Pew estimates the total number of Muslims of all ages living in the U.S. at about 2.75 million (including nearly 1 million children), or just under 1 percent of the country’s total population.
A 63-percent majority are first-generation adult immigrants, with 45 percent having arrived in the U.S. since 1990, according to the report. Of that majority, about four in 10 came from Arab countries, one in four from South Asia, one in 10 from sub-Saharan Africa, and the rest from Europe, Iran, and elsewhere.
Of the 37 percent of adult Muslims who were born in this country, nearly six in 10 (59 percent) are African American, according to the report.
The latest report’s findings about U.S. Muslim attitudes are broadly consistent with those of a major Gallup poll released earlier this month.
Among other findings, that survey found that U.S. Muslims express greater tolerance for members of other faiths than any other major U.S. religious group. Like the Pew poll, it also found stronger support among Muslims for Obama and greater optimism about their personal and professional lives than members of other U.S. religious groups.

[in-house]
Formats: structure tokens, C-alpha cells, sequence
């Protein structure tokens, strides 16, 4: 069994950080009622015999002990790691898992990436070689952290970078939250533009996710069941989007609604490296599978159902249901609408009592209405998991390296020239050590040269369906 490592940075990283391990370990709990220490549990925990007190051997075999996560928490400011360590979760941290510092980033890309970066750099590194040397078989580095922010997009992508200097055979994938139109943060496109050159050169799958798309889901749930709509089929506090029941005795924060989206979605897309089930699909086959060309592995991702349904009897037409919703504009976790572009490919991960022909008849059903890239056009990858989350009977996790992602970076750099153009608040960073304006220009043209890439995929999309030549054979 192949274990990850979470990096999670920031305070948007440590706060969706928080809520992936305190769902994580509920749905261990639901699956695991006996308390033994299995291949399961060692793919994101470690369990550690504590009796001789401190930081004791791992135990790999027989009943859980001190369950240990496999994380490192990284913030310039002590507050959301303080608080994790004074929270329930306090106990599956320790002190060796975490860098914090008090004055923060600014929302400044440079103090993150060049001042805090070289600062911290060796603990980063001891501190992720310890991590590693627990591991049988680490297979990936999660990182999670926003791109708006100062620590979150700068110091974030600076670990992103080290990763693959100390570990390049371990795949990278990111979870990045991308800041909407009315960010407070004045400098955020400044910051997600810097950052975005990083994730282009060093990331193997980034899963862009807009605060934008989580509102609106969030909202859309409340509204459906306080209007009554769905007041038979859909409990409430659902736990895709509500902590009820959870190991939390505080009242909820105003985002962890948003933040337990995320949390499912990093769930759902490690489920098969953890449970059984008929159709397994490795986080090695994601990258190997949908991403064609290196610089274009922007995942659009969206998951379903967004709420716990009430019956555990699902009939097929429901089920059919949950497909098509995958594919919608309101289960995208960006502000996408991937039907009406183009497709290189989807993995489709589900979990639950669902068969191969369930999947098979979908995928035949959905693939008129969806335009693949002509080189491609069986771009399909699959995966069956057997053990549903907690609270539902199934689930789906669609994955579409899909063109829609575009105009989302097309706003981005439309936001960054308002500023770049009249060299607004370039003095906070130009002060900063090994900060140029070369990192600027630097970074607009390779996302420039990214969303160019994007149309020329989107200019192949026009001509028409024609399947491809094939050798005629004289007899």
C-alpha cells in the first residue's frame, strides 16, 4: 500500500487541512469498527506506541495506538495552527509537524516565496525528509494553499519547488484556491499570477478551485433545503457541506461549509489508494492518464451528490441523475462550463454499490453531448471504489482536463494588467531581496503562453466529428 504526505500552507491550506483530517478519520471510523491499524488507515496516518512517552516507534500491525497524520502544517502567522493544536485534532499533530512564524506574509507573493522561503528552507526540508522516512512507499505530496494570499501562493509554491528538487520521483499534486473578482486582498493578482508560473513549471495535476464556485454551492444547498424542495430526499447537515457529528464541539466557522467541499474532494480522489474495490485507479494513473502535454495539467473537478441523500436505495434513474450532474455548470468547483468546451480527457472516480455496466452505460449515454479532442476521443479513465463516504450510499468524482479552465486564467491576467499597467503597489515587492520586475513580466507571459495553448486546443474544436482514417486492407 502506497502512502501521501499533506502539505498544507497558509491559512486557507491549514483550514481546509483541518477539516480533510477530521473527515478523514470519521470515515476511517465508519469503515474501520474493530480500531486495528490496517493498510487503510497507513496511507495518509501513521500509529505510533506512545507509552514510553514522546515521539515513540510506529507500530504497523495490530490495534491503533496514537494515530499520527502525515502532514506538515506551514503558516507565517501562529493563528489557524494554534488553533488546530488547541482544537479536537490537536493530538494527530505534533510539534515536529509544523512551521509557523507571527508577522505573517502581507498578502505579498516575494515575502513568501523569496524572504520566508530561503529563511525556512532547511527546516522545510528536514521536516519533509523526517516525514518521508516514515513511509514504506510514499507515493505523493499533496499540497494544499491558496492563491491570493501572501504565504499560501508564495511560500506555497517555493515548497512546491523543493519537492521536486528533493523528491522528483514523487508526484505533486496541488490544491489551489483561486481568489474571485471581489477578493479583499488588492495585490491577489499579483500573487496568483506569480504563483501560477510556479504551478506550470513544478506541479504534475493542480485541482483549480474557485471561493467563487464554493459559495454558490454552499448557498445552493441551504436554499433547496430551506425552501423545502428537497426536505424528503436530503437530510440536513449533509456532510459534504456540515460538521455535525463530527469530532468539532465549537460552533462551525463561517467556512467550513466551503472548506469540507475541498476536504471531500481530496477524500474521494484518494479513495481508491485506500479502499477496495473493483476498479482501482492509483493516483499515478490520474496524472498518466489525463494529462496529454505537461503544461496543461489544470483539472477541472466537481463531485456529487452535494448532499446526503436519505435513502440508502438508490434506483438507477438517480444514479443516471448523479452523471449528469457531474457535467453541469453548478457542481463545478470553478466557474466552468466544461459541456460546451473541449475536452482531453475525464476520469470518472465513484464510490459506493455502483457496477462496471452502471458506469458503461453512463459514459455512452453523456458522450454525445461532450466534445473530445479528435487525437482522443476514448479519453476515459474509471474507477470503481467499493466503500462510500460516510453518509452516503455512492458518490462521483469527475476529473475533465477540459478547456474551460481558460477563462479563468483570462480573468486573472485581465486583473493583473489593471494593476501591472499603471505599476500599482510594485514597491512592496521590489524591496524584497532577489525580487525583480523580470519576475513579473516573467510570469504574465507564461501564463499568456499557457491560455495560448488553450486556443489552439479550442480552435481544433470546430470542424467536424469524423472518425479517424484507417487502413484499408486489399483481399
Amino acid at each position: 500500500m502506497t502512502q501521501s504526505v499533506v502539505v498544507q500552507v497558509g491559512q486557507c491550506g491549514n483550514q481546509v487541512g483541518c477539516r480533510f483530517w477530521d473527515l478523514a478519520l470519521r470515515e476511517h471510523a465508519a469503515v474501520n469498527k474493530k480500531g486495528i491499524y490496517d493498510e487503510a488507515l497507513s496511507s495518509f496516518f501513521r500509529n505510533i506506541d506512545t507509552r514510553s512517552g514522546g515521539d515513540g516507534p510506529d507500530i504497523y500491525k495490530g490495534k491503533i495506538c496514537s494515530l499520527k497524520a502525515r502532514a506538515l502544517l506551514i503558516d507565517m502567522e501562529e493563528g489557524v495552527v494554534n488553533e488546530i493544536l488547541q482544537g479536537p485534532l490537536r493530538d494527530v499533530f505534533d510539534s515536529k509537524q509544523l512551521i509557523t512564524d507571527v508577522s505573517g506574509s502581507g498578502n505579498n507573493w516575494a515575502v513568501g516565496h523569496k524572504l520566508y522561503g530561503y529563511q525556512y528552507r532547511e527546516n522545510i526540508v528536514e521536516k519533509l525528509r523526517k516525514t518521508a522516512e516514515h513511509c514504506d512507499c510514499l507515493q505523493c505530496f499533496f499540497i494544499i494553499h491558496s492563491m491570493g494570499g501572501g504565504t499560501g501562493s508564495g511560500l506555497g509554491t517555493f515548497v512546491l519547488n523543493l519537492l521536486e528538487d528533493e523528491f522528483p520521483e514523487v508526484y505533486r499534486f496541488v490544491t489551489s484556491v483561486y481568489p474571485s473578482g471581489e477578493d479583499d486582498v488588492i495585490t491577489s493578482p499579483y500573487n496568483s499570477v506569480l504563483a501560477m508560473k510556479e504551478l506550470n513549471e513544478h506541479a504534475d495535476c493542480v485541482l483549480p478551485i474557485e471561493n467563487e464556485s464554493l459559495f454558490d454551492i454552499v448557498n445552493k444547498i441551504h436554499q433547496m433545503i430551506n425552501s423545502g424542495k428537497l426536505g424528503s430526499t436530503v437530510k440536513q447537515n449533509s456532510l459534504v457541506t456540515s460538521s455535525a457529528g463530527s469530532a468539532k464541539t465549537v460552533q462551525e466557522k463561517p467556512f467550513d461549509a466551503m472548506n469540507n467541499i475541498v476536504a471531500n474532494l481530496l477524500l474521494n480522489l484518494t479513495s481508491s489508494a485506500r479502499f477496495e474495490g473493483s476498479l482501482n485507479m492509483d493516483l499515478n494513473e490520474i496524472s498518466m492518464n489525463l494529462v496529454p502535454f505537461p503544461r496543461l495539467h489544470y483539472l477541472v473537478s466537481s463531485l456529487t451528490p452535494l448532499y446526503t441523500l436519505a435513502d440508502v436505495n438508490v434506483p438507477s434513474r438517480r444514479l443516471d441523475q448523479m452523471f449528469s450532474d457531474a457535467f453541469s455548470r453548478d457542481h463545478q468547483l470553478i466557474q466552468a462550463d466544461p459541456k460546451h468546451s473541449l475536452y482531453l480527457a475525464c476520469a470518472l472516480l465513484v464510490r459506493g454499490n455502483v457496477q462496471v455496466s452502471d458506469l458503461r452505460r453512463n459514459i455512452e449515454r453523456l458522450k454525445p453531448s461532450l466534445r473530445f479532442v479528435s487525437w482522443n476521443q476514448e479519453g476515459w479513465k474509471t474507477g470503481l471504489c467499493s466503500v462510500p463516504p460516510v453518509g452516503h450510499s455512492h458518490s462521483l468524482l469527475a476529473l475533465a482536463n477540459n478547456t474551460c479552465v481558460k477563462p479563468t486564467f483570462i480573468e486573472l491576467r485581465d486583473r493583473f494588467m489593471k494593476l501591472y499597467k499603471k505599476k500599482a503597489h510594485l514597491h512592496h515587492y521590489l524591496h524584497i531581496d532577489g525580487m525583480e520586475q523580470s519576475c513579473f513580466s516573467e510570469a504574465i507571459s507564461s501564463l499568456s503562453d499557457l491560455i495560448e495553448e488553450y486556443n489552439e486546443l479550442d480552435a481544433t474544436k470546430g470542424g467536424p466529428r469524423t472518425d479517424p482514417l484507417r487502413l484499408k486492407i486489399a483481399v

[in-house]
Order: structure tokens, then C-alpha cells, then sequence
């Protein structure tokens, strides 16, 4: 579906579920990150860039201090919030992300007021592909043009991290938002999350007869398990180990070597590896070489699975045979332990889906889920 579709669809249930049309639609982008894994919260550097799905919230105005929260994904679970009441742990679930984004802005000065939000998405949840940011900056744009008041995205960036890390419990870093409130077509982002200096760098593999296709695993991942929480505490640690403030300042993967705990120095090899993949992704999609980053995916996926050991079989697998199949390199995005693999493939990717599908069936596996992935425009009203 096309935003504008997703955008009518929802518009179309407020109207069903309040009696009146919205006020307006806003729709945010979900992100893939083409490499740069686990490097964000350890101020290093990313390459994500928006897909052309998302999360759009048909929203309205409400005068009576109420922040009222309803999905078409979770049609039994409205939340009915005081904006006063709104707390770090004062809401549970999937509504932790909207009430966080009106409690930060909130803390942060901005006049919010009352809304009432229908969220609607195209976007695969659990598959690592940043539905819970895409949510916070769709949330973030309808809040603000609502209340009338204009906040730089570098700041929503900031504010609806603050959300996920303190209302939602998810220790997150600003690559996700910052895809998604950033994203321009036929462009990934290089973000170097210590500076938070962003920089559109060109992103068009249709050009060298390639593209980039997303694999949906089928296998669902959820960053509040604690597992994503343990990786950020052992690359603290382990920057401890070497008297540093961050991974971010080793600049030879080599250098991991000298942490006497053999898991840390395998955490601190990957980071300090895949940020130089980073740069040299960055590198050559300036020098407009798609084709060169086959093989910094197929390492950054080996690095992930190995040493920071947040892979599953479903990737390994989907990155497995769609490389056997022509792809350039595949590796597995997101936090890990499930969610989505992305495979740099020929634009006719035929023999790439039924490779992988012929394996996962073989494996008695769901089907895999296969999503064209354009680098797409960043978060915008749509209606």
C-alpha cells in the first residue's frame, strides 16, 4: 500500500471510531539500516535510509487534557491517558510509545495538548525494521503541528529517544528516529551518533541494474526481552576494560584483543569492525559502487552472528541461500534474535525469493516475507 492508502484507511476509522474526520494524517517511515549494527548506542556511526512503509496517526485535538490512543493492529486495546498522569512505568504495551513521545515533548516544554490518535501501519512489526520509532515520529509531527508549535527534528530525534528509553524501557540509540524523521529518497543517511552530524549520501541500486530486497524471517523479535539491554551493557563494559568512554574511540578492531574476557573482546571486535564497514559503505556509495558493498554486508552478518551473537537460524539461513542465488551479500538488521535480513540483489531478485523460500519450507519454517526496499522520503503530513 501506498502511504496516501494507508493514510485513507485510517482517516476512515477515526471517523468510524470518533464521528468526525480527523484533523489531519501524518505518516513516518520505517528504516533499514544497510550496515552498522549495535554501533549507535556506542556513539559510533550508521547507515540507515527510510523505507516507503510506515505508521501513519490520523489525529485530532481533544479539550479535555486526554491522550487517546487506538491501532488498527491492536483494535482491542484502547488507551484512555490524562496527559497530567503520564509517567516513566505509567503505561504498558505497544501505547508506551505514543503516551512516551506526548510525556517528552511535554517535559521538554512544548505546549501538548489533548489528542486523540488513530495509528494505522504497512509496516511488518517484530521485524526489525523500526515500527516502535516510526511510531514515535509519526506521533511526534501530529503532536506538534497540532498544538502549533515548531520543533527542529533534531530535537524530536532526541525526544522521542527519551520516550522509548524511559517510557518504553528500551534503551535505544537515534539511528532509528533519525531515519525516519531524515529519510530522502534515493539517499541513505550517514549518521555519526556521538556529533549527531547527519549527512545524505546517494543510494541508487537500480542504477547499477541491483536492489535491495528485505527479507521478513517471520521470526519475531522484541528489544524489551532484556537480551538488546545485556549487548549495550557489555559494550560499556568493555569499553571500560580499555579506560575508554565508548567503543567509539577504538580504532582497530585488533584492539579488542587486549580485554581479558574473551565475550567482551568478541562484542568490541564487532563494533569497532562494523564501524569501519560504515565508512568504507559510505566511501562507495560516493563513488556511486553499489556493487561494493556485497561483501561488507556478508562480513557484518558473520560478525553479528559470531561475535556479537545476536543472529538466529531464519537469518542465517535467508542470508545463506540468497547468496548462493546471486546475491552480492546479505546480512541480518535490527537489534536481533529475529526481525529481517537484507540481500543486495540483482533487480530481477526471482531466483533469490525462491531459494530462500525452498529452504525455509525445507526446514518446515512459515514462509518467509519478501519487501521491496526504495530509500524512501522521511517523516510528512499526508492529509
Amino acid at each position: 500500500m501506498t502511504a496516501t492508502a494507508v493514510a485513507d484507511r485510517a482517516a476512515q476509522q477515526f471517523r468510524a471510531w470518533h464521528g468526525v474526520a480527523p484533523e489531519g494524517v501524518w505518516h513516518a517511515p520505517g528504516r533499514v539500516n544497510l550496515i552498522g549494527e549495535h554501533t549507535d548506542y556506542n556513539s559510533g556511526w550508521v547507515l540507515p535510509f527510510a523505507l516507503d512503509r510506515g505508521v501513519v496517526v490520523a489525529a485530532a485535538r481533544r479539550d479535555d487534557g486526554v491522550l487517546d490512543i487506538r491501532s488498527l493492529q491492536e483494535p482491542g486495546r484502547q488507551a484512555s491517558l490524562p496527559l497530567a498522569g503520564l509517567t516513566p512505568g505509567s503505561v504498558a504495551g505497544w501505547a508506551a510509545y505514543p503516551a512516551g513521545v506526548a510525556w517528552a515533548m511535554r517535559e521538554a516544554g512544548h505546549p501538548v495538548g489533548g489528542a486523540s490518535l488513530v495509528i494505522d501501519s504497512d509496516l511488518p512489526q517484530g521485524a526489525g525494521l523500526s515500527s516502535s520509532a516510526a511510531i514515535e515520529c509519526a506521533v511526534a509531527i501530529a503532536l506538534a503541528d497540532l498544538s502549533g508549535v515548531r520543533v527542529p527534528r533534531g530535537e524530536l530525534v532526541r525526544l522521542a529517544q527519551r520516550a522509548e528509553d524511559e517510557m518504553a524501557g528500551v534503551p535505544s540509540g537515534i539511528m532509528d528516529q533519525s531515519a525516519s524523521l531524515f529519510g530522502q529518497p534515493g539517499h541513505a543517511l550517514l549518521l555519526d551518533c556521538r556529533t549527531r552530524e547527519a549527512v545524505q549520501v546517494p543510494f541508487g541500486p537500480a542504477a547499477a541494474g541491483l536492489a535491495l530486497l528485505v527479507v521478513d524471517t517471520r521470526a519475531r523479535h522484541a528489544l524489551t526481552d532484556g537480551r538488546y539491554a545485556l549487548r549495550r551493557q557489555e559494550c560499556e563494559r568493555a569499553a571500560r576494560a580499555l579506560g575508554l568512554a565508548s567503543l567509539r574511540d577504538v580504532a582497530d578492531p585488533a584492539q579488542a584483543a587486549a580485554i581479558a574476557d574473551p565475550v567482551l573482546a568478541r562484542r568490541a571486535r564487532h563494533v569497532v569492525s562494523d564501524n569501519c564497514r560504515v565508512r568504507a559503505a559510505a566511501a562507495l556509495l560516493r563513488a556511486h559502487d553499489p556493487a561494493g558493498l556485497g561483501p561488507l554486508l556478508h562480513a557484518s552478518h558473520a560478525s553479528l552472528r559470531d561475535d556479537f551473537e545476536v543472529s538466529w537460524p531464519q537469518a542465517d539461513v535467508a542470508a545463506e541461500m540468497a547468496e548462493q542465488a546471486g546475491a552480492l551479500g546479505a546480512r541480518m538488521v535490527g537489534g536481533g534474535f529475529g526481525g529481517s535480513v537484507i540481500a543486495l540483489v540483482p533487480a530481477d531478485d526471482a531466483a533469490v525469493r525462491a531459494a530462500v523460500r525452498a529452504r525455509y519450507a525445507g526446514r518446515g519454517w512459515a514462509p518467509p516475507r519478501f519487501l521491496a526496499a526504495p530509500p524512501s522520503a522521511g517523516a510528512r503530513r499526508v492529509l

Both surveys challenge efforts, primarily by right-wing Christian and Jewish groups in the U.S., to depict Muslims — and Islam as a religion — as fundamentally alien, if not actively hostile, to “Judeo-Christian” or “Western” values and U.S. society.
Those efforts, the subject of an investigative report, “Fear, Inc.: The Roots of the Islamophobia Network in America,” released last week by the Center for American Progress (CAP), reached a high point over the past year in the form of a largely successful effort to derail the construction of a Muslim community center — the so-called Ground Zero Mosque — two blocks from the site of the World Trade Center in lower Manhattan and an ongoing state-by-state campaign to outlaw the application of Shariah, or Islamic law, in U.S. courts.
Those efforts have also included controversial hearings by the House of Representatives Homeland Security Committee chaired by New York Republican Rep. Peter King on Islamic extremism in the U.S.
King seized on one finding of the report — that one in five Muslim respondents reported that they have observed at least a “fair amount” of support for extremism among their co-religionists — to justify his hearings.